I drove through Palm Beach yesterday

The part next to the Marriott Courtyard going towards the Riu Palace was a stinky swamp, with foul standing water on both sides of the road.

I know DOW has over the years tried to fix the problem there, but failed.

Why did they abandon the fight, leaving us ankle deep in slush?

The asphalt road cover, cracked, and loose, almost pulverized.

When did they last asphalt Palm Beach, not just patched but moved in at night, full force, for a real fix, not just a band aid.

The entire road stretch of Palm Beach, the crown jewel of hospitality in the Caribbean looks like an abandoned Timbuktu country road. I encountered more puddles and banged up sidewalks along the elegant restaurants, thick layers of cigarette butts in the gutters, weeds and broken tiles, down to the Holiday Inn, not a trash can in site.

The winter season is upon us, and all eyes are on the hotels to carry the island forward, drag it out of the muddy economic slump, and bravely shoulder the responsibility for feeding and entertaining post-traumatic visitors, recovering from the pandemic.

They will be met by the intersection-from-hell where the traffic lights have not worked for years – local urban legend claims spare parts are on their way from Poland.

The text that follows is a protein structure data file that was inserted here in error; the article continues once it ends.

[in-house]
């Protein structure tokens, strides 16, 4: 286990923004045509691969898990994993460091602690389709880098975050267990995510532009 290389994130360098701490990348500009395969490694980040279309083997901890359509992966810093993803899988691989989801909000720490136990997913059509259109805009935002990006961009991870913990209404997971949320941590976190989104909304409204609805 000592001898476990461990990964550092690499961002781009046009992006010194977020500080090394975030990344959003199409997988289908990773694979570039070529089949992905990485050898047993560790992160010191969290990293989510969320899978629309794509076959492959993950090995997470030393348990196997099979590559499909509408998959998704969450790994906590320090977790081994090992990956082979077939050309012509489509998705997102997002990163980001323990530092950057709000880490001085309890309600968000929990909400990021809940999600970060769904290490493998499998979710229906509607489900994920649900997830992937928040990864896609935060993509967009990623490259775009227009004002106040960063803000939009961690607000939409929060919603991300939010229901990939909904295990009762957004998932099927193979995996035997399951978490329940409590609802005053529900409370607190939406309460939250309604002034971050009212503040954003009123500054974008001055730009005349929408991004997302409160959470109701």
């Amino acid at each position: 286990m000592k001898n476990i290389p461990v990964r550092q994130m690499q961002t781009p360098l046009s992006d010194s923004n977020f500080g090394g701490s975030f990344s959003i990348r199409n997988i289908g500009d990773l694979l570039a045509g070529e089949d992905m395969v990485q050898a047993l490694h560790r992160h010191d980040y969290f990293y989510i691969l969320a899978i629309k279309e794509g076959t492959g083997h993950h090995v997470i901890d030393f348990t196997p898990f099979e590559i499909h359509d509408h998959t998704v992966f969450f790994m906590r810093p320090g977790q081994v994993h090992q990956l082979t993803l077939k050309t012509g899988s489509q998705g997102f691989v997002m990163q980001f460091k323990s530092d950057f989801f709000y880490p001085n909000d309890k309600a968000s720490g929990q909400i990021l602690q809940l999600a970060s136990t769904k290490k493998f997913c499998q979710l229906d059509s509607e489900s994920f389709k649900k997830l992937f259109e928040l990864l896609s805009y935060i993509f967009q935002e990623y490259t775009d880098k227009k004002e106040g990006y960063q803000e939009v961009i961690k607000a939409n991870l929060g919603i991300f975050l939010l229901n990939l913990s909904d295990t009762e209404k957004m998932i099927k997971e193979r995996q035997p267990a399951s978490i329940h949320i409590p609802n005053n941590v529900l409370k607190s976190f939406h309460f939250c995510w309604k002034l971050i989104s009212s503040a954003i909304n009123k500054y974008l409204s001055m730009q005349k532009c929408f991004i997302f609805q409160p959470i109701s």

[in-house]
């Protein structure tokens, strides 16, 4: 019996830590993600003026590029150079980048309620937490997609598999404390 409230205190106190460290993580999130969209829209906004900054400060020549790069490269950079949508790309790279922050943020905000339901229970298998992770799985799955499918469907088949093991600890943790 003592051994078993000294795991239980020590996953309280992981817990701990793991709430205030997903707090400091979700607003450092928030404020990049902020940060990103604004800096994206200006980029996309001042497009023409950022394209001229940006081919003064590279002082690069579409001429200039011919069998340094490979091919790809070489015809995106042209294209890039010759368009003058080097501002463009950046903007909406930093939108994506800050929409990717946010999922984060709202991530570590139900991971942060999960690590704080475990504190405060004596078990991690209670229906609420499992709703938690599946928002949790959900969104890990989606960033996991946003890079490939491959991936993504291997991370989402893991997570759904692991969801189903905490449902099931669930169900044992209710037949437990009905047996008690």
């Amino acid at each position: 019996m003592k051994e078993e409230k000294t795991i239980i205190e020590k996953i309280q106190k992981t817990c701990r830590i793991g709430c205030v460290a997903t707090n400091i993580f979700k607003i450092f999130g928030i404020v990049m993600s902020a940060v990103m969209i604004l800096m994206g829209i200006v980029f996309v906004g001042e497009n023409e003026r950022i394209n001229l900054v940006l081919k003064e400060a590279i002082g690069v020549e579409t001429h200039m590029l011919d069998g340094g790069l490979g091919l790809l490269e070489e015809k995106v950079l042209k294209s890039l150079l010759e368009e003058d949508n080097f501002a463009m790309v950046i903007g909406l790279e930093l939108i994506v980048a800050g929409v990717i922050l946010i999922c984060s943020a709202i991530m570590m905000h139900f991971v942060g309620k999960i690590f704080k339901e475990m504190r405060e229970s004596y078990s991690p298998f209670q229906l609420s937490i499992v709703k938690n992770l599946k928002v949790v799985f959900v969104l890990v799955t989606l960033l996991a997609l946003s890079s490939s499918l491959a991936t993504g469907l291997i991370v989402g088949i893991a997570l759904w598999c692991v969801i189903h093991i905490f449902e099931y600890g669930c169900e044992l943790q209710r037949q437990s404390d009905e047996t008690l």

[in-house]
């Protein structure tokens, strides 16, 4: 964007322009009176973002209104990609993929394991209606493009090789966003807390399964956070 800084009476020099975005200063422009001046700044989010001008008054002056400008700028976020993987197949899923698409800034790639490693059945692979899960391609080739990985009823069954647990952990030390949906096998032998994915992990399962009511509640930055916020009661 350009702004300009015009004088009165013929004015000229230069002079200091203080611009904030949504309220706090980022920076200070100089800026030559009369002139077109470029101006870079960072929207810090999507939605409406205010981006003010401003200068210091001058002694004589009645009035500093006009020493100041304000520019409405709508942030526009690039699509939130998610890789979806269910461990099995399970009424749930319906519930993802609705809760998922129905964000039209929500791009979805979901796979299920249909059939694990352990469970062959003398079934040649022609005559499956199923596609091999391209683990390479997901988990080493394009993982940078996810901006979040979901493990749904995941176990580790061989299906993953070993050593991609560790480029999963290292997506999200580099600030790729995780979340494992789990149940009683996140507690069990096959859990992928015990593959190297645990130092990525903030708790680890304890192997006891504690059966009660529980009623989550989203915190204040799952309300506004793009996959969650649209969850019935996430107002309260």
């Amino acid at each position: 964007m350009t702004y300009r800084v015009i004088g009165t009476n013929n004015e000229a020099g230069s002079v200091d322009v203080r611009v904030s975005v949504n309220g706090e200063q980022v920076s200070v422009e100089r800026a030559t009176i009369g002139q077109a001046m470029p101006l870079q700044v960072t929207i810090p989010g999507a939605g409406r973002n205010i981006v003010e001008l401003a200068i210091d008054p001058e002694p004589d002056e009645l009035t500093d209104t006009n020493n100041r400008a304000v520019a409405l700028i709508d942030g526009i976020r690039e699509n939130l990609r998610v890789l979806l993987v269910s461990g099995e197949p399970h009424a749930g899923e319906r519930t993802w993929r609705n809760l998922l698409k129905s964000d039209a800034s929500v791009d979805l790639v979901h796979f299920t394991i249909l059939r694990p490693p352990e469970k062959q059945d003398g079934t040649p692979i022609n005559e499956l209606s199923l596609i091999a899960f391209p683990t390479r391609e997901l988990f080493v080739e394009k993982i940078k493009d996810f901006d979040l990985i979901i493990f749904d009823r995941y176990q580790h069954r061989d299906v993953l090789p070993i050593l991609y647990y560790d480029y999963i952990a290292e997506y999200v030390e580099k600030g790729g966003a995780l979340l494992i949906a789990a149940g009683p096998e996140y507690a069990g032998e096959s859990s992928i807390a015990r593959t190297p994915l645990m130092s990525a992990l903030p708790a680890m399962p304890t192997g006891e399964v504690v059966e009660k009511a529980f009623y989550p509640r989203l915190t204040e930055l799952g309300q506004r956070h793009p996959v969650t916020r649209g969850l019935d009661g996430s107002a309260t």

We can’t even fix an intersection. DOW made a promise. Maybe in 2022.

Next, the magnificent boulevard with the weedy, littered median strip, designed to separate the opposing lanes of traffic, a monument to despair. Does DOW ever visit there? It rained recently, so the Palm trees are surviving.

Then, the kiosks, I stopped writing about their shameful existence, recognizing it is a lost battle. We will never achieve a manicured, boutique experience along Palm Beach, littered with low-grade Turkish bazar souvenir stalls.

The resorts look like candy boxes with cared for gardens and lovely driveways, the public domain is in a shameful state, especially when it rains.

I thought GOA was responsible for infrastructure and public areas.

I listened to MinFic in the interview on Noticia Cla, throwing the hotels under the bus, for so-called over-estimating their losses, and receiving undue funds, from SVB, using the money for their cash flow.

We got news for her: Cash flow means salaries for staffers.

The hotel sector is Aruba’s cash cow and it deserves respect, appreciation and support. Gratitude too. We are fortunate to have some very serious brands doing business in Aruba and leading the way to economic salvation.

GOA must realize we depend on the hotel sector for our livelihood, stop insinuating wrong-doings, be thankful you have such a strong economic pillar, and be sensitive, responsive it its need.

Is asphalt too much to ask?

If SVB overpaid, what took you so long to discover the discrepancy.

Why didn’t you check each month?

The hotel sector saved Aruba’s read end, and in return, my friends at the hotels report a chronic bottle neck in the labor department, and a general paralysis as far as permits.

But that is another separate column.

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December 03, 2021
Rona Coster